"The reallocation of wealth in societies such as ours has traditionally been justified by the fact that the poor seem to benefit from the gain of a dollar more than the rich suffer from its loss," Gilbert said in an e-mail. "[Dunn and her team's] studies suggest that when reallocation is voluntary rather than mandatory, both the poor and the rich gain a benefit and no one seems to suffer a loss. Mandatory reallocation may bring more pleasure than pain, but 'pleasure for all and pain for none' is a much more exciting possibility."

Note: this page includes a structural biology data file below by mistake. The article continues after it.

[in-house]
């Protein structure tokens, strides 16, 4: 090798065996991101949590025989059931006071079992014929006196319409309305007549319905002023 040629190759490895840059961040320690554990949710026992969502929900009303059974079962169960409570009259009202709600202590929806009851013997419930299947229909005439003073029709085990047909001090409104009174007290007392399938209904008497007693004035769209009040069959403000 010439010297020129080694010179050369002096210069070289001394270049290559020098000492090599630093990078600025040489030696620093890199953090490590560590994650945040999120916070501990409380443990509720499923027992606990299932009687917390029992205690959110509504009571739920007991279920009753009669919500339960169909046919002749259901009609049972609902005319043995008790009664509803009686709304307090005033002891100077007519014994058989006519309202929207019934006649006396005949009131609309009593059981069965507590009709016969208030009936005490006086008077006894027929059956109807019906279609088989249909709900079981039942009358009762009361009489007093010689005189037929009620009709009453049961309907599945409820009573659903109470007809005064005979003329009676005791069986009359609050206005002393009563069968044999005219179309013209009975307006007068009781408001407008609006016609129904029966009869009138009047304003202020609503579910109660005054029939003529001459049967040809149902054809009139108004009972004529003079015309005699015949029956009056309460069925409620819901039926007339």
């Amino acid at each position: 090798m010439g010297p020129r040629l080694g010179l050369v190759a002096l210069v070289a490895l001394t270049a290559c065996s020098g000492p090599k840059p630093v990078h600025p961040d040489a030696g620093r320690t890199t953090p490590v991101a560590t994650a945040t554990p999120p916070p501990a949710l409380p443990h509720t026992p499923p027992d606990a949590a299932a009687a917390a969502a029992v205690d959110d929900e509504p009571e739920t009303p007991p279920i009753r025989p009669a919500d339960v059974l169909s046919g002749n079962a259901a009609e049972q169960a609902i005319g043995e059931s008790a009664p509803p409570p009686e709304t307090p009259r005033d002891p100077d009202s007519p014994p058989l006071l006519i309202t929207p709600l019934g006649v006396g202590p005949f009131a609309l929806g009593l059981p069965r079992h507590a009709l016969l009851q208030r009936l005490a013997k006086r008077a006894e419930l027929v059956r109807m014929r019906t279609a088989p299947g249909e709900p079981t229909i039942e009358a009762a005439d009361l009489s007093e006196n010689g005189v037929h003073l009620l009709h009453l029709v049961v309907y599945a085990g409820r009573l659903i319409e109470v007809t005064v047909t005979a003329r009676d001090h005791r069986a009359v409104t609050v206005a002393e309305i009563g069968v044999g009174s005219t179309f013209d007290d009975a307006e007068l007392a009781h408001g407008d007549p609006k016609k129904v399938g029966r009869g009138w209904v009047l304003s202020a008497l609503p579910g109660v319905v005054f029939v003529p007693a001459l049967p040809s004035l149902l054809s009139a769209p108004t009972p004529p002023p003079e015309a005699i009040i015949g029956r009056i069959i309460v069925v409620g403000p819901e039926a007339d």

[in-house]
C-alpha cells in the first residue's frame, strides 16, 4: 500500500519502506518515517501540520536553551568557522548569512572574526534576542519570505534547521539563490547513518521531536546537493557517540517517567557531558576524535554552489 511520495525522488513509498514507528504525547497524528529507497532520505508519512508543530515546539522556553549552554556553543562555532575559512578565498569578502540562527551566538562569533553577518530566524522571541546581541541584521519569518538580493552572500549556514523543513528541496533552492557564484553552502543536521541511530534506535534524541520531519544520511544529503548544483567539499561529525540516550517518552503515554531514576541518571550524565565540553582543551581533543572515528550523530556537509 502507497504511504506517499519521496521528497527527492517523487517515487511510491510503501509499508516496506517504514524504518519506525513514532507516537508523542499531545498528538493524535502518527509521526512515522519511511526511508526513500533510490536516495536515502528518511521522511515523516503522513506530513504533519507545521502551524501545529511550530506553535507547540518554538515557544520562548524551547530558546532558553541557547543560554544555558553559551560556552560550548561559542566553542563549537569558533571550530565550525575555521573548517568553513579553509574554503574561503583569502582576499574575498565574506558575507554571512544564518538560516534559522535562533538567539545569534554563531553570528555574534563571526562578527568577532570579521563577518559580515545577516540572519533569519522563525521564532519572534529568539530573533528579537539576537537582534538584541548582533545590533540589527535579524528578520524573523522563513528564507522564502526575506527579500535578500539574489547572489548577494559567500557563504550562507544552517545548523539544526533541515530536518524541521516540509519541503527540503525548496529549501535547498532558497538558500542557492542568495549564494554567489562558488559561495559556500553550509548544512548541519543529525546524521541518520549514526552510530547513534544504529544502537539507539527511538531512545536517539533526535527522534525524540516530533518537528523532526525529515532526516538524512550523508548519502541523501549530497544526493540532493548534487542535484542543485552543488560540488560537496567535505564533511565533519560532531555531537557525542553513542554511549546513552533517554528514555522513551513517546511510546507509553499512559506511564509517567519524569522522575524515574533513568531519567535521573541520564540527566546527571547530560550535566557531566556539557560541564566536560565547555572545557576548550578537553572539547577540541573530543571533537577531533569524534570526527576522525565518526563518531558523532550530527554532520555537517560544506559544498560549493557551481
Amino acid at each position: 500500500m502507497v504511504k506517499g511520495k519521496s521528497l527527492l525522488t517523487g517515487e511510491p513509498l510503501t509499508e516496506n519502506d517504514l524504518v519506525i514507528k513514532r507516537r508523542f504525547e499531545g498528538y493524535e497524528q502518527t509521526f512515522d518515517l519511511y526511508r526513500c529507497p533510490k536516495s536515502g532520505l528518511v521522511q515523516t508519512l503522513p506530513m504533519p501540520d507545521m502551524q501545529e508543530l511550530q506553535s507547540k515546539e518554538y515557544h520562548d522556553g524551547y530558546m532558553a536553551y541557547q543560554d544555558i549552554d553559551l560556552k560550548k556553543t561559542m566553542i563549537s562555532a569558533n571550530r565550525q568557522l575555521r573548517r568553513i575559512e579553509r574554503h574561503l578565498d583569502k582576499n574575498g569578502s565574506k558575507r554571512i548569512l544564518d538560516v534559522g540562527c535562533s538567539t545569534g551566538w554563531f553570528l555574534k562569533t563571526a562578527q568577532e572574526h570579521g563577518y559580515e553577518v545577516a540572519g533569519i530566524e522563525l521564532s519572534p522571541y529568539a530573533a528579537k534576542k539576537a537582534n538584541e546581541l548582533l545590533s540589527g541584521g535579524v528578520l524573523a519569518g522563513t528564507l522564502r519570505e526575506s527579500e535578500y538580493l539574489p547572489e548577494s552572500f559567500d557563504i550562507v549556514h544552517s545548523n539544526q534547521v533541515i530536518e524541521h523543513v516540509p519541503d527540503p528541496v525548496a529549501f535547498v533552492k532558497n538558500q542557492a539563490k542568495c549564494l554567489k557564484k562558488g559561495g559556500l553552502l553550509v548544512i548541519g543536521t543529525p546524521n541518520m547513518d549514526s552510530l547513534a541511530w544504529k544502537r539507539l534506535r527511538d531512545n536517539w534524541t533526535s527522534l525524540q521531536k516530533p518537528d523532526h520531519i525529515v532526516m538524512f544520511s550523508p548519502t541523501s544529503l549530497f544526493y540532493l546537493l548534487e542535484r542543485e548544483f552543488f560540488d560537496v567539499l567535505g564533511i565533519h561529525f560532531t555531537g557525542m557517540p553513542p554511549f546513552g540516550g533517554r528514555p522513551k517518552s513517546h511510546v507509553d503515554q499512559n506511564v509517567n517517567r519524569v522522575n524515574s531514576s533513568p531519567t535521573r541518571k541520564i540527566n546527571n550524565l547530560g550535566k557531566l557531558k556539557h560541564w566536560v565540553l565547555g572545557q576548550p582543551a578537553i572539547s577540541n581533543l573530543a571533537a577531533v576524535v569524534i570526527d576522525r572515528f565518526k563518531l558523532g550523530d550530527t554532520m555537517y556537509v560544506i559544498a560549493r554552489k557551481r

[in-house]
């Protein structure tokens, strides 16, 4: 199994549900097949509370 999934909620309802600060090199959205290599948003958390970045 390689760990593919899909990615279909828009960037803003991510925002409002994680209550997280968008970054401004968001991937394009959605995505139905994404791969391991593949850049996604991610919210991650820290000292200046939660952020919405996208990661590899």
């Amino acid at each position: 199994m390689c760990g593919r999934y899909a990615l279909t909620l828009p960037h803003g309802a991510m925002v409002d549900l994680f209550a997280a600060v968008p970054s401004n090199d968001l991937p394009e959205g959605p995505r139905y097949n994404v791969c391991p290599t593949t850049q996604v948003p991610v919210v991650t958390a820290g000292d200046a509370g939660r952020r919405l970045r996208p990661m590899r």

Dunn, who wasn't surprised by the studies' outcomes, said that she believes that her hypothesis could extend beyond just giving money to others, but giving time to others as well.
"We wanted to do this first with money. We think it's an interesting question ... [but] I don't think there's anything truly special about money," Dunn said. "Whether that's money or time or special skills -- if we use those resources for other people, we'll feel better about ourselves. [Money] is a vehicle -- and a powerful one -- that can be used to accomplish any goal and why shouldn't it be directed to a goal that can help others?"